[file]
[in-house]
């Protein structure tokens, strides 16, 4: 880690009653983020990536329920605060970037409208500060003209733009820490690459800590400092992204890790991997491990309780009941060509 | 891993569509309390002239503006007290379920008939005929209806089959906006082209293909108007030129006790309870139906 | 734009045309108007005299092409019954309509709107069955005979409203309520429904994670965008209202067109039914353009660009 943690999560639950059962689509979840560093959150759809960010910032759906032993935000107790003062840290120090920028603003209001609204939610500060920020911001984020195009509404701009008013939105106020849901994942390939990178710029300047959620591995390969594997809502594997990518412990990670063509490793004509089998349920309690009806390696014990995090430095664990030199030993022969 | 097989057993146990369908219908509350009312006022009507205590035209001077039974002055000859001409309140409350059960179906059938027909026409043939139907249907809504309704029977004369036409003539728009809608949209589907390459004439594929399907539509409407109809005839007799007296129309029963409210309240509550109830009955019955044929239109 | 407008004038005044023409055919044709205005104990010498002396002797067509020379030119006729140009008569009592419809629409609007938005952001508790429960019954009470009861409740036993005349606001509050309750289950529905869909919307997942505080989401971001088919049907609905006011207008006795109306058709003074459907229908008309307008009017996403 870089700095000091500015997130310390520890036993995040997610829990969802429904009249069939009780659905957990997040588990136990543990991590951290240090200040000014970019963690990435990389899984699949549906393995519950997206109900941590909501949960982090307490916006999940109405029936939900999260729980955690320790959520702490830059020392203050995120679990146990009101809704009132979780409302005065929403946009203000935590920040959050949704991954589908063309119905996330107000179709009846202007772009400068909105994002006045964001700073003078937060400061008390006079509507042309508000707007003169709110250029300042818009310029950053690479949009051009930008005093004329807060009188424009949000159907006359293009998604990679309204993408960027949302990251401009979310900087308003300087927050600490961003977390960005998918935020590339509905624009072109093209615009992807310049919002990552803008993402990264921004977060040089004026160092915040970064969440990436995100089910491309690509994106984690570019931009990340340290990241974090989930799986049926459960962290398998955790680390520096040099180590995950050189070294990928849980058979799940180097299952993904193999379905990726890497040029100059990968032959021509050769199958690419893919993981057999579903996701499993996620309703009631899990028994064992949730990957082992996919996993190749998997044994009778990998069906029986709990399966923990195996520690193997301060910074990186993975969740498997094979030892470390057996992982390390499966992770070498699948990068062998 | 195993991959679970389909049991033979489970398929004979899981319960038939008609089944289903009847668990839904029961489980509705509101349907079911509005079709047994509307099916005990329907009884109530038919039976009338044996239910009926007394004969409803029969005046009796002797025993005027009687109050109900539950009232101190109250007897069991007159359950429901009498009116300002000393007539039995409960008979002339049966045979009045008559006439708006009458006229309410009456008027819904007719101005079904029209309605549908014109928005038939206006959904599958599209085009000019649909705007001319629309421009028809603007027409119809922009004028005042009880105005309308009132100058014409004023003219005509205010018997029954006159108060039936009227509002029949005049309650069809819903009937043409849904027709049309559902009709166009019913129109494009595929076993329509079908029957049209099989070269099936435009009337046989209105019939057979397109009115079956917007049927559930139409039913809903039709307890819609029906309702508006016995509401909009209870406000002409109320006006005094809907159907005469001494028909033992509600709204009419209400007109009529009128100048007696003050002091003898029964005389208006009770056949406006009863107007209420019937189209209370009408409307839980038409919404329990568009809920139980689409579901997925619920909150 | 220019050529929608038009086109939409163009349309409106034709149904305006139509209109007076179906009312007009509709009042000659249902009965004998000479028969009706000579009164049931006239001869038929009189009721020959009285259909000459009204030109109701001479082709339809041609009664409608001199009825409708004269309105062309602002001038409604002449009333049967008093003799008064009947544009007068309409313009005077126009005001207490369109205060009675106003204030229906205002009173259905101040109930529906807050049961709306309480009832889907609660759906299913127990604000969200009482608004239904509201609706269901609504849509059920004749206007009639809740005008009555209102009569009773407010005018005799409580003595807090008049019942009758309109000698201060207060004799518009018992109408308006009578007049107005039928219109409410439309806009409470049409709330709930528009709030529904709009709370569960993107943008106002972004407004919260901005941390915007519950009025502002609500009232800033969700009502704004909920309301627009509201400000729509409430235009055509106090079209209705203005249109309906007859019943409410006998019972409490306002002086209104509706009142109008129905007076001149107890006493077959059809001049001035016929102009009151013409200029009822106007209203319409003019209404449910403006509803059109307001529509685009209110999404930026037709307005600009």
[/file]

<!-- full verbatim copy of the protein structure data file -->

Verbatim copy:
[in-house]
């Protein structure tokens, strides 16, 4: 880690009653983020990536329920605060970037409208500060003209733009820490690459800590400092992204890790991997491990309780009941060509 | 891993569509309390002239503006007290379920008939005929209806089959906006082209293909108007030129006790309870139906 | 734009045309108007005299092409019954309509709107069955005979409203309520429904994670965008209202067109039914353009660009 943690999560639950059962689509979840560093959150759809960010910032759906032993935000107790003062840290120090920028603003209001609204939610500060920020911001984020195009509404701009008013939105106020849901994942390939990178710029300047959620591995390969594997809502594997990518412990990670063509490793004509089998349920309690009806390696014990995090430095664990030199030993022969 | 097989057993146990369908219908509350009312006022009507205590035209001077039974002055000859001409309140409350059960179906059938027909026409043939139907249907809504309704029977004369036409003539728009809608949209589907390459004439594929399907539509409407109809005839007799007296129309029963409210309240509550109830009955019955044929239109 | 407008004038005044023409055919044709205005104990010498002396002797067509020379030119006729140009008569009592419809629409609007938005952001508790429960019954009470009861409740036993005349606001509050309750289950529905869909919307997942505080989401971001088919049907609905006011207008006795109306058709003074459907229908008309307008009017996403 870089700095000091500015997130310390520890036993995040997610829990969802429904009249069939009780659905957990997040588990136990543990991590951290240090200040000014970019963690990435990389899984699949549906393995519950997206109900941590909501949960982090307490916006999940109405029936939900999260729980955690320790959520702490830059020392203050995120679990146990009101809704009132979780409302005065929403946009203000935590920040959050949704991954589908063309119905996330107000179709009846202007772009400068909105994002006045964001700073003078937060400061008390006079509507042309508000707007003169709110250029300042818009310029950053690479949009051009930008005093004329807060009188424009949000159907006359293009998604990679309204993408960027949302990251401009979310900087308003300087927050600490961003977390960005998918935020590339509905624009072109093209615009992807310049919002990552803008993402990264921004977060040089004026160092915040970064969440990436995100089910491309690509994106984690570019931009990340340290990241974090989930799986049926459960962290398998955790680390520096040099180590995950050189070294990928849980058979799940180097299952993904193999379905990726890497040029100059990968032959021509050769199958690419893919993981057999579903996701499993996620309703009631899990028994064992949730990957082992996919996993190749998997044994009778990998069906029986709990399966923990195996520690193997301060910074990186993975969740498997094979030892470390057996992982390390499966992770070498699948990068062998 | 195993991959679970389909049991033979489970398929004979899981319960038939008609089944289903009847668990839904029961489980509705509101349907079911509005079709047994509307099916005990329907009884109530038919039976009338044996239910009926007394004969409803029969005046009796002797025993005027009687109050109900539950009232101190109250007897069991007159359950429901009498009116300002000393007539039995409960008979002339049966045979009045008559006439708006009458006229309410009456008027819904007719101005079904029209309605549908014109928005038939206006959904599958599209085009000019649909705007001319629309421009028809603007027409119809922009004028005042009880105005309308009132100058014409004023003219005509205010018997029954006159108060039936009227509002029949005049309650069809819903009937043409849904027709049309559902009709166009019913129109494009595929076993329509079908029957049209099989070269099936435009009337046989209105019939057979397109009115079956917007049927559930139409039913809903039709307890819609029906309702508006016995509401909009209870406000002409109320006006005094809907159907005469001494028909033992509600709204009419209400007109009529009128100048007696003050002091003898029964005389208006009770056949406006009863107007209420019937189209209370009408409307839980038409919404329990568009809920139980689409579901997925619920909150 | 220019050529929608038009086109939409163009349309409106034709149904305006139509209109007076179906009312007009509709009042000659249902009965004998000479028969009706000579009164049931006239001869038929009189009721020959009285259909000459009204030109109701001479082709339809041609009664409608001199009825409708004269309105062309602002001038409604002449009333049967008093003799008064009947544009007068309409313009005077126009005001207490369109205060009675106003204030229906205002009173259905101040109930529906807050049961709306309480009832889907609660759906299913127990604000969200009482608004239904509201609706269901609504849509059920004749206007009639809740005008009555209102009569009773407010005018005799409580003595807090008049019942009758309109000698201060207060004799518009018992109408308006009578007049107005039928219109409410439309806009409470049409709330709930528009709030529904709009709370569960993107943008106002972004407004919260901005941390915007519950009025502002609500009232800033969700009502704004909920309301627009509201400000729509409430235009055509106090079209209705203005249109309906007859019943409410006998019972409490306002002086209104509706009142109008129905007076001149107890006493077959059809001049001035016929102009009151013409200029009822106007209203319409003019209404449910403006509803059109307001529509685009209110999404930026037709307005600009």